Biggest Void - Giant Void (1 billion light-years)
Even though we can see plenty of what's going on in the sky, space is aptly named - most of it is cold, empty, and stark.
Some regions take this too far. The Giant Void is a region of space 1 to 1.3 billion light-years in diameter where even the usual standards of nothingness stand aside.
Do note, void doesn't mean 'absolutely nothing there' - it means an area of space with less than one-tenth the expected density of the observable universe.
Still, the Giant void is so large it has 17 galaxy clusters floating around inside it. These clusters are still so distant from each other they don't have any realistic gravitational interaction.
Still, this isn't the largest coherent pattern we can see ...
Biggest Structure - NQ2-NQ4 GRB Overdensity (6-10 billion light-years)
For this we'll need to think of 'things' in a slightly different way. Planets and stars are objects because the matter they're made of is in contact.
Galaxies and Nebulas are objects because they're regions filled with similar objects or matter all interacting with each other. The same goes for galaxy clusters and superclusters - they're collections of objects able to influence how the rest behave.
Structures larger than galactic superclusters exist. The Coma Wall is a "giant wall of galaxies" (filament) 500-700 million light-years long.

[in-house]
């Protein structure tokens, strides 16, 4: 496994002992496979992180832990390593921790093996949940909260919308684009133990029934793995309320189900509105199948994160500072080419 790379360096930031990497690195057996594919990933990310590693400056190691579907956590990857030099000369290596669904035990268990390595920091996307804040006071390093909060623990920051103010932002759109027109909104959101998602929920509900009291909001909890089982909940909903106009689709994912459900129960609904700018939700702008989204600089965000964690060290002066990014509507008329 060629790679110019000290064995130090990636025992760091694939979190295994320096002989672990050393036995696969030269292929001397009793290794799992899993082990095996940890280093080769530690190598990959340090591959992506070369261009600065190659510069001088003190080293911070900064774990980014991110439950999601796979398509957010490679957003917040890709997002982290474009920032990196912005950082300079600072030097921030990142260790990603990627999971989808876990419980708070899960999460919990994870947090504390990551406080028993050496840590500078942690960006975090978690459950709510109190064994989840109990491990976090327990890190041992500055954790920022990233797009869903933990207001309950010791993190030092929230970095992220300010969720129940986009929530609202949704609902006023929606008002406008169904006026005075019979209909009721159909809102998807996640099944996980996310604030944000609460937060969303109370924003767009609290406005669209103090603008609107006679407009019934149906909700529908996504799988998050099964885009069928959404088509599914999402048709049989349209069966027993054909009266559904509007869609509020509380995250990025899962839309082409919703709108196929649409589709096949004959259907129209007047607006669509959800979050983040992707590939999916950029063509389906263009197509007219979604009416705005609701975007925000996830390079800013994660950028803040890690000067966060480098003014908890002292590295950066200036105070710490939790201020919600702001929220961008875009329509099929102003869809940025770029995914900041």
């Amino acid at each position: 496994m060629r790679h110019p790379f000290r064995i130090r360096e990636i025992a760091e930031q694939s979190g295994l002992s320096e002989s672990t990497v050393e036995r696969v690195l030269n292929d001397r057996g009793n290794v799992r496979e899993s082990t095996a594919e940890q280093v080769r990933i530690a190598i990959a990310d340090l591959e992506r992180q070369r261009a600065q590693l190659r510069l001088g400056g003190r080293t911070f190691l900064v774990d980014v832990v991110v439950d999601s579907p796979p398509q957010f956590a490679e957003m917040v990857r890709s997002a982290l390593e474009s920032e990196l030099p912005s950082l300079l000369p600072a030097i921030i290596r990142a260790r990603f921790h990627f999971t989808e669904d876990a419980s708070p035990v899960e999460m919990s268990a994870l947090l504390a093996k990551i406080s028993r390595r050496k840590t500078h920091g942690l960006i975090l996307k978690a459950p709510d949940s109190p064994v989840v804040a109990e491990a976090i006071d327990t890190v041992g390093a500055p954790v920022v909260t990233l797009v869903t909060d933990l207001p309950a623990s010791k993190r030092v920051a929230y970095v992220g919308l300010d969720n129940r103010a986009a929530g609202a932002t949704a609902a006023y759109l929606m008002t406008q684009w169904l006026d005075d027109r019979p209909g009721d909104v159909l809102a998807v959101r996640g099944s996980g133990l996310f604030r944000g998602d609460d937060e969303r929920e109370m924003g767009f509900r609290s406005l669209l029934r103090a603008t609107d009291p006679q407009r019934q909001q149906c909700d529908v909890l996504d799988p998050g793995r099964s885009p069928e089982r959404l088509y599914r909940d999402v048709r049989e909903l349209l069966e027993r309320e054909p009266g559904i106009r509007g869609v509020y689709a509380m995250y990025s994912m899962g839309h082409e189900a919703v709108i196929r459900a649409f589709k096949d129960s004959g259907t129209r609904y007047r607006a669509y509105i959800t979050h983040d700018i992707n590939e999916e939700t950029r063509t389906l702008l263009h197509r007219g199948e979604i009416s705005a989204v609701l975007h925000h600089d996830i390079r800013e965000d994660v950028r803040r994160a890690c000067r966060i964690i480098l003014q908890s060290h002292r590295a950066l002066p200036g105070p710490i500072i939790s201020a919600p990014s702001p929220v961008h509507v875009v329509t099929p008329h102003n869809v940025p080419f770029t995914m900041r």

Obviously, this doesn't mean the galaxies are packed tight like bricks. We consider them a wall because when viewed in comparison to the space around it, we see what looks like a big wall.
For a long time we thought the laws of physics put a limit to the size of these structures. This cosmological principle says "zoom out far enough and everything looks smooth". So we would expect, when able to see the whole universe, no real patterns would emerge, so nothing larger than 1.2 billion light-years could exist.
Surprisingly, we've found five of these law-breakers, the largest of which is the horribly named NQ2-NQ4 GRB Overdensity (the Overdensity).
The Overdensity is so large (6-10 billion light-years) we didn't even see it the normal way. A broad survey of the sky began to notice gamma ray bursts (GRBs) oddly close to each other in a patch of sky too big for it to make sense as an accident.
Astronomers are trying to prove this structure doesn't exist, but the current measurements make the Overdensity somewhere from (roughly) 1/15th to 1/9th the size of the observable universe.
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A note on sizes
All the above values are rough. The distances to these objects and resolution of the telescopes used to measure them mean we can't nail down an exact size.
While I've given a single number for most of the objects above, they're usually expressed as being of a certain size, give or take a certain amount of possible error.
Astronomers are finding new objects every day, and we've not come close to actually observing the entire observable universe.
You can blow your mind fairly easily when learning about space, but the most exciting part is that you don't have to be an academic at an observatory to join in. There should be an amateur astronomy club near you, check them out and you could be the one to find the next 'largest star'.